Harley Academy Medical Aesthetics Training Courses for Nurses Level 7 Injectables London

3. Standards for and supervision of amber category procedures such as botox and fillers

“The third thing, what I'm also expecting to see will be further confirmation of standards of supervision and oversight for those procedures that will end up in the amber category, if they're performed by a licensed practitioner in the future. But, if the practitioner is not a regulated or registered healthcare practitioner, we anticipate that there will be a degree of oversight or supervision standard determined by DHSC.

“Within that, there is one very specific point that, if the practitioner is using a prescription-only medicine in any part of the treatment process, then we would expect a prescriber to oversee the actual procedure itself. So that's going to be what we expect to see,” Professor Sines confirms.

The amber category is where treatments such as toxin, dermal fillers, skin boosters and some chemical peels sit within the RAG-rating system. We foresee this essentially being all the treatments covered in our Combined Level 7 course.

Gathering further evidence relating to non-surgical cosmetic treatments before categorising

Another point raised by David Sines during our interview relates to the RAG-rating of cosmetic procedures.

Aesthetic medicine is a new and constantly evolving field, with new treatments and devices being introduced regularly. As such, each of these will need to be fully investigated and properly understood, through evidence-based assessments, before it can be RAG-rated.

He highlights, “There will be a number of procedures that are currently in the amber and green categories - such as radiofrequency et cetera, some of the peels - that need further evidence before we can agree whether they will be in the amber or green category.

“So, it's absolutely right to say, we expect further evidence to be called for for some of those procedures… We'll get most of them defined but, some ongoing work around lasers and light, peels, radiofrequency et cetera, [will be needed] to determine their categorisation in the future. But it will be the spurring point, or the real point that takes us to the next stage of what we expect to see from the government.”

Botox course botulinum toxin training courses

Future-proof your aesthetics training qualification ahead of the licensing scheme introduction

As part of this initiative to introduce a licensing scheme for aesthetics practitioners in England, a mandatory minimum standard of education will need to be set.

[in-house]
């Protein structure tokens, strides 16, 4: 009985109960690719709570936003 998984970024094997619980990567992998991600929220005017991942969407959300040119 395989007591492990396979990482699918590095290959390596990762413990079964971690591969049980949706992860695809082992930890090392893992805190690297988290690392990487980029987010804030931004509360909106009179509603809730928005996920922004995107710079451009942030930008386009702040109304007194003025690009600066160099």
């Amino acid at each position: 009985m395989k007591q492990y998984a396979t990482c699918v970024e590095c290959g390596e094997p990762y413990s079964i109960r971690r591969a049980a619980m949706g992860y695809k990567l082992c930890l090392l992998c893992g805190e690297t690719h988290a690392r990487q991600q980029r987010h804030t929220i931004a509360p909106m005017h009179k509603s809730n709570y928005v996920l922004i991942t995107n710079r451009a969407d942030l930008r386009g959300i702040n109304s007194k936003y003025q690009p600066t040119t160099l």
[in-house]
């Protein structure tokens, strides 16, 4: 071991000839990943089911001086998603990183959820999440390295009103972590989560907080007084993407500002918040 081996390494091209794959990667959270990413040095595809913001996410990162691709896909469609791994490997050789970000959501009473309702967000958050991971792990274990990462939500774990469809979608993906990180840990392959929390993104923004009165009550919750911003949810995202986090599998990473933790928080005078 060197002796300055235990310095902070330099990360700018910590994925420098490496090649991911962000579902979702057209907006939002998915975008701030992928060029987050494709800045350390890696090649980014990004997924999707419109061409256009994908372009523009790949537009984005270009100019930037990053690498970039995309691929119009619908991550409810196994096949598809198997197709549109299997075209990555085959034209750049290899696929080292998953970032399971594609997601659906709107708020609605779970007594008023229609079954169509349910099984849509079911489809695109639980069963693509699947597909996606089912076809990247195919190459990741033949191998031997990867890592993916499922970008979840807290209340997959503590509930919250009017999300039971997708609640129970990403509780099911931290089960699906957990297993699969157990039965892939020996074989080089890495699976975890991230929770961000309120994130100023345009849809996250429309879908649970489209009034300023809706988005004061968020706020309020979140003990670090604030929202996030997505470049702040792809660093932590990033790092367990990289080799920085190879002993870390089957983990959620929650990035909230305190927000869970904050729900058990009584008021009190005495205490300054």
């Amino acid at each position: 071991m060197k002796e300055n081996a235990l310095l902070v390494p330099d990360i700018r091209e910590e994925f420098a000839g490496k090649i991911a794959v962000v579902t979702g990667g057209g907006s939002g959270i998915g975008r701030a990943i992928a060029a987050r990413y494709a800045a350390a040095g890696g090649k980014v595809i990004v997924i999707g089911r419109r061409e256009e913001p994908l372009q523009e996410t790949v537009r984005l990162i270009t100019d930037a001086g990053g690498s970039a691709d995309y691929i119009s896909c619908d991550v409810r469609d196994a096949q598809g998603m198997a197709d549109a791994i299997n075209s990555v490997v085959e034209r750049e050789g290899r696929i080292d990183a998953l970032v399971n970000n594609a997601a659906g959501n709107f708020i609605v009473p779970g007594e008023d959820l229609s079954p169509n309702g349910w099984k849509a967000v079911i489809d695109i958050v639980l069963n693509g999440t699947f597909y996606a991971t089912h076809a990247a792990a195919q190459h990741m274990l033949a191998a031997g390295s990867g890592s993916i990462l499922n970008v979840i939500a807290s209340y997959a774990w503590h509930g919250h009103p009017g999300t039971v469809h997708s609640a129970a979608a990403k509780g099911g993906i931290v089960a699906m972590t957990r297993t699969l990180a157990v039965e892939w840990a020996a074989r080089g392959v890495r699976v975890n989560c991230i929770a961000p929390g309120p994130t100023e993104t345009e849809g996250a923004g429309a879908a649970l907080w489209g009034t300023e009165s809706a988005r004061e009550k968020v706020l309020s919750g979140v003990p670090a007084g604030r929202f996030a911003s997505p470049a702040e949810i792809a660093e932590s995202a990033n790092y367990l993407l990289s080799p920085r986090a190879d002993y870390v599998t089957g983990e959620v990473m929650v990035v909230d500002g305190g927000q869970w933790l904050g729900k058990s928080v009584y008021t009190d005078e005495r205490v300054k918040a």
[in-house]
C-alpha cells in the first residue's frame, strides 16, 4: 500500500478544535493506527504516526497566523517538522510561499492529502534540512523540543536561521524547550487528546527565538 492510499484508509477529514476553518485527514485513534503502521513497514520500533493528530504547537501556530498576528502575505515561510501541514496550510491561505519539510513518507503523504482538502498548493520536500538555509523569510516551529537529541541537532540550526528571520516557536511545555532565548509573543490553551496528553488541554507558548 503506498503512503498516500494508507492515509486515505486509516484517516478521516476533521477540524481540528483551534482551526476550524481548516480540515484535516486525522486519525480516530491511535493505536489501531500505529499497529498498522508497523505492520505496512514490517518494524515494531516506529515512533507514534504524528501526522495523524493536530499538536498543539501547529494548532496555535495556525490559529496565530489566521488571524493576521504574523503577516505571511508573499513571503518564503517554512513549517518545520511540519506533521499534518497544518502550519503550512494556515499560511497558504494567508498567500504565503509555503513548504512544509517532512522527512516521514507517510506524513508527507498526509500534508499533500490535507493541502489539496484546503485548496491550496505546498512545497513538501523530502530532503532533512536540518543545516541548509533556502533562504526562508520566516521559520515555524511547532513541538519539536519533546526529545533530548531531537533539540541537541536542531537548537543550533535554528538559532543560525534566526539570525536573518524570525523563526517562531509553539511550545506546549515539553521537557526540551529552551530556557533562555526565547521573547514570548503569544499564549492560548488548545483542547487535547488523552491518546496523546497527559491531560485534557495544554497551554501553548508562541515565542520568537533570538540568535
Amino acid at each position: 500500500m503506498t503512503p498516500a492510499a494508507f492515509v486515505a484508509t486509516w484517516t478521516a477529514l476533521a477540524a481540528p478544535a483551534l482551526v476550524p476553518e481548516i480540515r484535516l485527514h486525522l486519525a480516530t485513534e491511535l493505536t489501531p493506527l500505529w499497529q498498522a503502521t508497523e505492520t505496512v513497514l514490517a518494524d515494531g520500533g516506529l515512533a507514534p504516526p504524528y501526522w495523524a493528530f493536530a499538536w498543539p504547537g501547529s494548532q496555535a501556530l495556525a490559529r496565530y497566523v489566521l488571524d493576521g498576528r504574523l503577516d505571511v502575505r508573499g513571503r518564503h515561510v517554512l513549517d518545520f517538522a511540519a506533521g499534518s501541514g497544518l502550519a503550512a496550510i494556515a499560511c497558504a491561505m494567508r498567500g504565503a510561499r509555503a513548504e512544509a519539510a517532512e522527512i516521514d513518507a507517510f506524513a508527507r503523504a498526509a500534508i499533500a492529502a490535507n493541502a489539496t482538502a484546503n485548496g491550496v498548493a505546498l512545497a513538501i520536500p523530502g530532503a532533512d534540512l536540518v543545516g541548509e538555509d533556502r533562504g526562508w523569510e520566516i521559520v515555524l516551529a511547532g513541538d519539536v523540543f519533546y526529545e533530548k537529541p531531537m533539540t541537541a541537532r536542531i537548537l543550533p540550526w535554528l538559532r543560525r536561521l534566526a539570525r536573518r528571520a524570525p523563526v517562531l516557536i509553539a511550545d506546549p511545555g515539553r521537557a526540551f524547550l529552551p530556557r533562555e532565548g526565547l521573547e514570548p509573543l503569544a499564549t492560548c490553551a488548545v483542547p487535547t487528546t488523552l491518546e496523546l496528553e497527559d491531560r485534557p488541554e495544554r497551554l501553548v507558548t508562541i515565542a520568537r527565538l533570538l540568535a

Whilst it is unlikely that this standard will be exactly the same as any aesthetics training courses currently available, this has not been confirmed. What we do know is that the guidelines the government already has in place for this - the Health Education England guidelines from 2016 - are the framework to which our Level 7 in injectables was mapped to from its inception.

Originated by our founder, Dr Tristan Mehta, our Level 7 Diploma in Botox & Dermal Fillers has only been improved since then. At Harley Academy, we are so confident in our Level 7 qualification that we are offering a guarantee. This also applies to our Fast Track Level 7 for more experienced practitioners.

Level 7 Licensing Guarantee

If you’re a doctor, dentist, nurse or clinical pharmacist considering training with Harley Academy and want to undertake your Level 7 Diploma in injectables but are concerned it may not meet the incoming licensing scheme education requirements for botox and filler, don’t be!

An exclusive blend of online theory, observed cases and one-to-one mentored hands-on, real-world clinical experience, our Level 7 is designed to meet rigorous standards and is regulated by Ofqual. As such, we will guarantee to fill in any gaps between our existing course and the DHSC requirements for education.

To find out more, contact our Course Advisors today and ask about our Level 7 Licensing Guarantee. They’ll be able to explain more about the terms and conditions as well as explore the best aesthetics training pathway that fits with your goals and your lifestyle.

All information correct at the time of publication

Download our full prospectus

Browse all our injectables, dermal fillers and cosmetic dermatology courses in one document.

By submitting this form, you agree to receive marketing about our products, events, promotions and exclusive content. Consent is not a condition of purchase, and no purchase is necessary. Message frequency varies. View our Privacy Policy and Terms & Conditions

Attend our free open evening

If you're not sure which course is right for you, let us help.

Join us online or in-person at our free open evening to learn more.

Our Partners

The Academy Clinic
General Medical Council
Centre for appearance research
Prague Lab
Derma Profhilo
Allergan and Prollenium Harley Academy Partners
Hamilton Fraser Cosmetic
Email Icon


Sign up to receive news, special offers and information about Harley Academy’s products and services.